Google’s parent firm Alphabet breaks quiet on Web 3.0, plans to bring value to the technology
- Alphabet, an umbrella company for several tech firms, is watching the blockchain space and ways in which it could add value to Web 3.0.
- Critics still have it that the technology is still very young and all it has to offer at the moment is financial speculation.
Google, whose parent company is Alphabet, is now looking into blockchain, and how it can bring value to the technology of Web 3.0. This is according to a Tuesday statement from Alphabet CEO Sundar Pichai during the company’s earnings call. Alphabet, which is an umbrella firm for several tech firms, posted a collective profit of over $20 billion during Q4, 2021.
“Any time there is innovation, I find it exciting,” he said, adding that Web 3.0 would be something Alphabet would want to back in the best way possible.
Of note, these are the first comments and tentative plans that Alphabet has made regarding the new decentralized version of the Web. Other firms, including prominent blockchain players Silicon Valley’s tech giants, are quite ahead of Alphabet in terms of embracing Web 3.0. Meta, Twitter, and Block have plans for Web 3.0 covering payments, coins, and services that utilize cryptocurrencies. Late last year, Polygon teamed up with Reddit’s co-founder for a $200 million Web 3.0 gaming initiative. Google, however, has stayed on the sidelines regarding this topic, until now.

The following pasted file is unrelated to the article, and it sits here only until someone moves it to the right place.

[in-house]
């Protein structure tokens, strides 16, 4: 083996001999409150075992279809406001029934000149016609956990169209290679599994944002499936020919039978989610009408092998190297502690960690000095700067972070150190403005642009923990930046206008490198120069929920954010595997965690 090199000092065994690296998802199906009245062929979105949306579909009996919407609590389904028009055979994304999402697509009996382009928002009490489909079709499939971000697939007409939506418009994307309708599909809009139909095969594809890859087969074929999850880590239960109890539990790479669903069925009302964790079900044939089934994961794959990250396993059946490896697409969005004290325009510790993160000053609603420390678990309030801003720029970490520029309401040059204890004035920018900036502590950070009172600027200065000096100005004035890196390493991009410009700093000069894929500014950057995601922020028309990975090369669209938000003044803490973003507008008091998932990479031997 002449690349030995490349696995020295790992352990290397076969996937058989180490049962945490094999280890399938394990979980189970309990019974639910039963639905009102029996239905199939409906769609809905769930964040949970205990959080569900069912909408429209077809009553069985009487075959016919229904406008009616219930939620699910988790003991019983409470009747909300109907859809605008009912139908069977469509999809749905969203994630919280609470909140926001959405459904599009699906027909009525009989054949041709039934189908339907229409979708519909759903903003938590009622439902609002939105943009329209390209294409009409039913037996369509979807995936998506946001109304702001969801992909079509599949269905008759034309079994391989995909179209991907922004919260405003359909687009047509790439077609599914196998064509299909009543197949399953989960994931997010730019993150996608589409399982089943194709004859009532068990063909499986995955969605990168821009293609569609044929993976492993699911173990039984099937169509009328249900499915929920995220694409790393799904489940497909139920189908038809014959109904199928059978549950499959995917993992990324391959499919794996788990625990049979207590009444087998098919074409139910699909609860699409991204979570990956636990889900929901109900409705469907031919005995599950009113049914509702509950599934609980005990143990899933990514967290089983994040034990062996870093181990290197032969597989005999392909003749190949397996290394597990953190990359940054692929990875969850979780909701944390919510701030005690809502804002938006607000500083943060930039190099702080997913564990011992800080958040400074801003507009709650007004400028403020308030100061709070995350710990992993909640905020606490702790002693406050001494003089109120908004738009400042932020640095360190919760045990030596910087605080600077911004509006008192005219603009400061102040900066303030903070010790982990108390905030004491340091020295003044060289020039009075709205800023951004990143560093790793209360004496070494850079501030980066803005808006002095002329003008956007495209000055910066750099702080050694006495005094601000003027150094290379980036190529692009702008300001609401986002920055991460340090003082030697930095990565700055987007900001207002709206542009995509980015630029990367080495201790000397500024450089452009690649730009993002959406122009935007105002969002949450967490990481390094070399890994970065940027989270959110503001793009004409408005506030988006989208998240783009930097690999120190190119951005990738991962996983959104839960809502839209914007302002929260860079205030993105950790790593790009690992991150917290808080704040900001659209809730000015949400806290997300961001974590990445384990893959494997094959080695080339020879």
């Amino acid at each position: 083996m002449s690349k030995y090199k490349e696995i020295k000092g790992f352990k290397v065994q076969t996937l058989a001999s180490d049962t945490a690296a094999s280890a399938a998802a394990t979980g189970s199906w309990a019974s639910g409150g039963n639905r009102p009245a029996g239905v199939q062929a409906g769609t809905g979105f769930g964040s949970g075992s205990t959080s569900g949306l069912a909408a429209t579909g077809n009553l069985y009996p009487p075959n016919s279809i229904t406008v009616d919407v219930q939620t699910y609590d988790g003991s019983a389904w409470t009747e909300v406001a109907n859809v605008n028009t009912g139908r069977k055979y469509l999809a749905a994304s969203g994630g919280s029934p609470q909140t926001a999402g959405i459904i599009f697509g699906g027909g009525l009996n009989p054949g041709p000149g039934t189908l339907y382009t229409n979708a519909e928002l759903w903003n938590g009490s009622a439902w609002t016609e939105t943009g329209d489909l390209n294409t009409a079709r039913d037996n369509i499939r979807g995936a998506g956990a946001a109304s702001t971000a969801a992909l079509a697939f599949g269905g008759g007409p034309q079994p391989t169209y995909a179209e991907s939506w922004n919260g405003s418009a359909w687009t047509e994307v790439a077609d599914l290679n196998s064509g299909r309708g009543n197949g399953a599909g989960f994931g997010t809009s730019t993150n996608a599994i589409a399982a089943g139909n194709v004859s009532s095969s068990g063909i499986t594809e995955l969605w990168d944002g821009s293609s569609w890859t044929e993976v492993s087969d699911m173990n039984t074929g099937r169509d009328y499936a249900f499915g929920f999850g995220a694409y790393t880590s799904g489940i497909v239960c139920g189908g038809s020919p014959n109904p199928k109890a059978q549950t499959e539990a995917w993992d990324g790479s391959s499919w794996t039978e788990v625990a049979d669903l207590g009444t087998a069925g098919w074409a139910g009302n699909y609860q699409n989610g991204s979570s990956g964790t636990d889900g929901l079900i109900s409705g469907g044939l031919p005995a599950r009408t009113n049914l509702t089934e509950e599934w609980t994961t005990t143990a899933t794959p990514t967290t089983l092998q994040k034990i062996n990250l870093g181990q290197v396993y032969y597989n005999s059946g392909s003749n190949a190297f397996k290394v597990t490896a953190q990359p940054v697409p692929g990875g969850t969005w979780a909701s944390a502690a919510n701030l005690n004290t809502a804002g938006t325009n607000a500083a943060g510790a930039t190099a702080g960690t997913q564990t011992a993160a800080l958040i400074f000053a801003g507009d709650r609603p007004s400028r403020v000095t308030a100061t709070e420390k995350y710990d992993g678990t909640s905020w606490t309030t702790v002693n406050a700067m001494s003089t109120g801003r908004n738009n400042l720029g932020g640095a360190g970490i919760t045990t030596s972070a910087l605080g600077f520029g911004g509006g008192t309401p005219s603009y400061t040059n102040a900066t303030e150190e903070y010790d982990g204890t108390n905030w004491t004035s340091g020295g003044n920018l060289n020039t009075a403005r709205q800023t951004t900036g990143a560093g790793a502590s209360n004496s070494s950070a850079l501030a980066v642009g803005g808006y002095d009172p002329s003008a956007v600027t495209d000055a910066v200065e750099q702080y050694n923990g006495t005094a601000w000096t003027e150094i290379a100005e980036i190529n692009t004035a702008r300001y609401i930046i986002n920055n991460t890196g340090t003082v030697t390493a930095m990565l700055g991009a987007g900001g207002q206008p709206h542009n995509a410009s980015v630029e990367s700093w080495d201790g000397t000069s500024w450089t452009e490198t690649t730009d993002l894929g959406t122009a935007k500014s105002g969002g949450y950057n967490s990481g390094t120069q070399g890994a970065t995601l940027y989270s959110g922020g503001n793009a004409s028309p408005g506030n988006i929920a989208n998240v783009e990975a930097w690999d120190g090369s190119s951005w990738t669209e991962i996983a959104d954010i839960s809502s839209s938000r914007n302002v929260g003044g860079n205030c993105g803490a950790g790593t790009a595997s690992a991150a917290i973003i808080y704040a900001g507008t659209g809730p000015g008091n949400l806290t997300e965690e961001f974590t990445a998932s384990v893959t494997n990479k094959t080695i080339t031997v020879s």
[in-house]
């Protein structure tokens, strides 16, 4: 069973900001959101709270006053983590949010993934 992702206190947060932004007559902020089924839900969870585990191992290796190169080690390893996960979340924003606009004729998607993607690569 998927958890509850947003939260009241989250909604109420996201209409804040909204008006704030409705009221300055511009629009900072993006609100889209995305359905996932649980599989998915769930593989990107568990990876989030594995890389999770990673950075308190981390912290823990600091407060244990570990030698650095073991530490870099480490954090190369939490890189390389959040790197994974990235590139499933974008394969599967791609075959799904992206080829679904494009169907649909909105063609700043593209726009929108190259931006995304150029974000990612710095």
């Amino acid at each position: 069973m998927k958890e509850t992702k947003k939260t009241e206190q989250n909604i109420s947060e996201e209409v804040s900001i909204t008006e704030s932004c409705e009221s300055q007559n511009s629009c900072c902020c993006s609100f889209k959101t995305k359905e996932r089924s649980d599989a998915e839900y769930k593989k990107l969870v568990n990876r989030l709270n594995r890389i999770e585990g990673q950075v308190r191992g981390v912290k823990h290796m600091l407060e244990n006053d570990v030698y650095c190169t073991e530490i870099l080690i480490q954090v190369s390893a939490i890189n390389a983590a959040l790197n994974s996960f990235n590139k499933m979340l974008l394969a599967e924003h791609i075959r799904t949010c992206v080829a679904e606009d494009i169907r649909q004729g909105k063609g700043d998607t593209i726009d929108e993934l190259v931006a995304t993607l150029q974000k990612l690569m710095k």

Alphabet CEO weighs in on Web 3.0, blockchain, and AR
“We are looking at blockchain… it’s such an interesting and powerful technology with broad applications,” Pichai noted.
Additionally, he spoke of a recent announcement made by Google’s cloud division. The latter intends to win more contracts with firms invested in digital assets. Google has already come up with a team specialized in blockchain tech. On top of that, the company has made certain investments in augmented reality where it intends to bring value through services like YouTube and Maps. YouTube CEO Susan Wojcicki also recently spoke of plans to get in on non-fungible tokens (NFTs) and the Metaverse.
Nonetheless, Pichai declined from making any statements regarding cryptocurrencies. Twitter is incorporating these digital currencies in its creators’ tipping service. Meta had similar hopes for the Diem stablecoin project, though this was massively crushed to the point of selling off the project en masse. Google, on the other hand, hired a former PayPal exec last month to advance cryptocurrency efforts under its payment division.
Still too young?
Web 3.0 evangelists tout the technology as the panacea to issues brought by centralized service providers such as Google. Other onlookers, however, have criticized the space and cautioned investments in the same. ex-Twitter CEO Jack Dorsey and Tesla CEO Elon Musk brushed-off Web 3.0 as a marketing buzzword. Wharton’s blockchain professor, Kevin Werbach, said there is little to no activity in Web 3.0 at present:
Most of the activity is still financial speculation, most of these platforms are still really immature.